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Flashcards in Oncology Deck (35):

Which medication is associated with hypertrichosis and gum hyperplasia?

A. Azathioprine.
B. Cyclosporin.
C. Methotrexate.
D. Mycophenolate.
E. Tacrolimus.


B. Cyclosporin. Causes hypertrichosis and gum hyperplasia in 5-19%


All other medications cause alopecia.


What is the single most common malignancy of childhood?


What is this a picture of?

Immature lymphocytes.

Note no granules in cytoplasm.


What is pathogenesis of ALL?

Aetiology is unclear but must have

Maturation arrest and

uncontrolled proliferation


What is peak age for ALL?

3 years then steadily decreases with another much smaller peak at approx 16 years.


What is second most common leukaemia of childhood?



What is cure rate of AML?



What is treatment of AML?

Cytarabine base chemo for 6-9 months


What are some presenting features of AML?

  • Fever
  • Malaise
  • Wt loss
  • Myalgia/arthralgia
  • Lymphadenopathy
  • Anemia, thrombocytopenia
  • Hepatosplenomegally
  • Leucopenia or leucocytosis
  • Bleeding
  • Masses
  • gum hypertrophy


What is this and what does diagnosis do you consider?

Auer Rod = AML (pathognomonic)


In the FAB classification of AML, M7 is megakaryoblastic leukaemia. What population of people are more likely to have this diagnosis?

Downs Syndrome


In the FAB classification of AML, M3 is APML (Acute Promyelocytic Leukaemia).

What do you need to be careful to look for on diagnosis of APML?


Need full coag profile plus fibrinogen and then serial measurements.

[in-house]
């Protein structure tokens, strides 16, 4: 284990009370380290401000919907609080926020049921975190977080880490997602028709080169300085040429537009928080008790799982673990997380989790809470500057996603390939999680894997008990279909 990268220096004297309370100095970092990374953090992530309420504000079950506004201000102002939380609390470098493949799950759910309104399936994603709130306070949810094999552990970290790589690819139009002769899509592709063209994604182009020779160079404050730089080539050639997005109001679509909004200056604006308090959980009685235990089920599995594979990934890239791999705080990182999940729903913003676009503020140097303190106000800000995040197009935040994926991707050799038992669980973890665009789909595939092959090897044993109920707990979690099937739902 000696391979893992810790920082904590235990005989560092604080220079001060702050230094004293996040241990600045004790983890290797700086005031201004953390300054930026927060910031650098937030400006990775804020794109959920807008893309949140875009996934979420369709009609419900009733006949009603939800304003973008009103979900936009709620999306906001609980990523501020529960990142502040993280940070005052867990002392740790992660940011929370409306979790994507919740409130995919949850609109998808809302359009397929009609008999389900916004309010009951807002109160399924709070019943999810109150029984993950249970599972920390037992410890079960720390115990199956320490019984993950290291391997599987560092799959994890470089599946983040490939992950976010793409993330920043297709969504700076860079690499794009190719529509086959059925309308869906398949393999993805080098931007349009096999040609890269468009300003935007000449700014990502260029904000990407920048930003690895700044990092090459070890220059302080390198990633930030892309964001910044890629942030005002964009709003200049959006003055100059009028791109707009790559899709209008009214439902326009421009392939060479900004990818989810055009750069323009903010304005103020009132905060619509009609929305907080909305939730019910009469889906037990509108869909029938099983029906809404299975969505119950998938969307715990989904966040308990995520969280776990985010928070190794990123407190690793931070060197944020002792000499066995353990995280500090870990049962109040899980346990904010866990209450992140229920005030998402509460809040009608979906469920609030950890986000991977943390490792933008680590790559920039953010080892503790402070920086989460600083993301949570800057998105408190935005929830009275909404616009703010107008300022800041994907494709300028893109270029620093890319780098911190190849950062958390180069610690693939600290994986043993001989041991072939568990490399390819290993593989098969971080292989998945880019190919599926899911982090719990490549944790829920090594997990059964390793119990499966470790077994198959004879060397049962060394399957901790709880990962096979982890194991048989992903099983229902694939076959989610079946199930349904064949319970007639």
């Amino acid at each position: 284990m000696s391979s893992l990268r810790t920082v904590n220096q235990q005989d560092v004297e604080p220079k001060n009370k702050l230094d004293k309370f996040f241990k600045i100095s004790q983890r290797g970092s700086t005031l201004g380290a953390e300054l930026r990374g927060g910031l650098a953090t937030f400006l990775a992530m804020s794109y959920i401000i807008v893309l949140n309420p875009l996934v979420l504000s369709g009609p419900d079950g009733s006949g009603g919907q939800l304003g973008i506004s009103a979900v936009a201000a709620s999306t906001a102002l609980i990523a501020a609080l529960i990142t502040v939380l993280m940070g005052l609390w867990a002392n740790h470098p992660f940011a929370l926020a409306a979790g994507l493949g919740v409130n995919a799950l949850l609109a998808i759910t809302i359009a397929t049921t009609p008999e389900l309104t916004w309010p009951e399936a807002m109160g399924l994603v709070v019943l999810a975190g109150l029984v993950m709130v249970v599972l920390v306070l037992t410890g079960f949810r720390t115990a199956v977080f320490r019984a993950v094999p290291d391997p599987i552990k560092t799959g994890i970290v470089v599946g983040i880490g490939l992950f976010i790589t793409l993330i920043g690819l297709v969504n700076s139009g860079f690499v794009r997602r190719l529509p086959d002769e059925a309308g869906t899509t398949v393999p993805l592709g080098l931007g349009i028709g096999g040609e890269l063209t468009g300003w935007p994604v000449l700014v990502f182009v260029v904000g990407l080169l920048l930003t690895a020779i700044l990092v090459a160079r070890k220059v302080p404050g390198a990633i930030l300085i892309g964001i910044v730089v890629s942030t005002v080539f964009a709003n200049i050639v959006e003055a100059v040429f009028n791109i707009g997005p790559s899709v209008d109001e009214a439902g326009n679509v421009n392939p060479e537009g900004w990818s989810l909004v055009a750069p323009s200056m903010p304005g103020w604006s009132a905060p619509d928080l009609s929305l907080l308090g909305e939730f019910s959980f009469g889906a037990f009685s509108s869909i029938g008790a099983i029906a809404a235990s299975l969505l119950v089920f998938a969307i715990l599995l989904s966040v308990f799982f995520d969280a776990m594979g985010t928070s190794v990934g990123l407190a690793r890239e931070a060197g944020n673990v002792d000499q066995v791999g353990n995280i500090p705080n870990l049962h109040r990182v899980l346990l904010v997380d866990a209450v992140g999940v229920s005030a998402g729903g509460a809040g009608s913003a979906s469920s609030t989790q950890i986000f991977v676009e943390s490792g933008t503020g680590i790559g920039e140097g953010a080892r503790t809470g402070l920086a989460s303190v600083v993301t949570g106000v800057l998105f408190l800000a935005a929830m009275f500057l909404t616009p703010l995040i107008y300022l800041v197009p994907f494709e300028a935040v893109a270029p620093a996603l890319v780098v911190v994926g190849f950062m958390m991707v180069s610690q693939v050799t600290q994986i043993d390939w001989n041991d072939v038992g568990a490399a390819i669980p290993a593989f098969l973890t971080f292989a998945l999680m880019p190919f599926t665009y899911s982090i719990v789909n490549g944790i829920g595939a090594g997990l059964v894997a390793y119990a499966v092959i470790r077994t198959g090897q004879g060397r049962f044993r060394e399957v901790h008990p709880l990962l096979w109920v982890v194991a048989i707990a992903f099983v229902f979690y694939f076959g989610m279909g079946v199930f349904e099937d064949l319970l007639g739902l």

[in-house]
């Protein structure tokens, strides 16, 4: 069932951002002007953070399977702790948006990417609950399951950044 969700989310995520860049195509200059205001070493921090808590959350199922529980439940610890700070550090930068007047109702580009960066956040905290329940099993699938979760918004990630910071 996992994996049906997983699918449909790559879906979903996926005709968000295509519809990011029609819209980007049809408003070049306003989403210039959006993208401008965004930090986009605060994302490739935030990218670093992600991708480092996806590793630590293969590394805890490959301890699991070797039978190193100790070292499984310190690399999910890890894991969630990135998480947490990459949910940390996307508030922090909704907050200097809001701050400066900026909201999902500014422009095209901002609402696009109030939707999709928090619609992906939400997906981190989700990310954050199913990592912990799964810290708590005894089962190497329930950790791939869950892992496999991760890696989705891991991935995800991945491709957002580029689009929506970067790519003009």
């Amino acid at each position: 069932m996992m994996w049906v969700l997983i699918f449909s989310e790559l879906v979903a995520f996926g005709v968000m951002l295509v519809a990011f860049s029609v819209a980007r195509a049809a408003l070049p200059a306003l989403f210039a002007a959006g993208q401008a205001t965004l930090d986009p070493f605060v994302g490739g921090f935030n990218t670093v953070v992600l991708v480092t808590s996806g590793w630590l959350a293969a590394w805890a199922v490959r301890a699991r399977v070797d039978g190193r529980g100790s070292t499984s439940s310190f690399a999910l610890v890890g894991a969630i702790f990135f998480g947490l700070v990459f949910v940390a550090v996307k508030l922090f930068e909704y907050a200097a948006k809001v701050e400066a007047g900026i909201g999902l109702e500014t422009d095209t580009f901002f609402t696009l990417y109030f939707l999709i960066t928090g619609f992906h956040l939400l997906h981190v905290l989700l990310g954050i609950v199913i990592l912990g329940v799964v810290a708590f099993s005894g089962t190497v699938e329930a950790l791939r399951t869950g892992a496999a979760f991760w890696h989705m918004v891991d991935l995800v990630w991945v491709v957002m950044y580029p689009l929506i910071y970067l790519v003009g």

What is treatment of APML?

Anthracycline & ATRC - Al Trans Retinoic Acid


Anthracycline and ATRA are used in treatment of APML. What does these drugs do, what is a significant side effect and what is survival?

Anthracycline helps mature blasts into healthier cells.

Beware ATRA syndrome - acute resp failure with pulmonary oedema.

Good outcomes if survive induction.


What are prognostic features of AML?

  • Age - worse with increasing age
  • Presentation WCC count - higher wcc = higher risk
  • CNS disease - poorer prognosis
  • Cytogenetics
    • favourable 8:21, 15:17
    • bad = monosomy 7, complex karyotype


When is Hodgkins Lymphoma more common?

2nd decade


What is usual presentation of Hodgkins Lymphoma?

Slowly progressing lymphadenopathy - often in teenage girl.

Mediastinal mass

"B" symptoms

Paraneoplastic syndromes ie itch.


Prognosis of Hodgkin Lymphoma?

Good. 80% at 5 years depending on B symptoms.


5 lines on Burkitts Lymphoma

  • most common NHL
  • Very aggressive
  • usually presents at high stage often with large abdominal mass
  • frequently bone marrow involvement
  • Cure in 85%
  • Treatment very intensive


Tumour Lysis Syndrome

  • Seen in malignancies with high tumour burden and high mitotic rate
  • might be present at diagnosis
  • usually commences after starting chemo

Lysis of tumour cells leads to release of intracellular electrolytes incl K+, Ca2+, phosphate and uric acid.



What usually causes fatality in tumour lysis syndrome?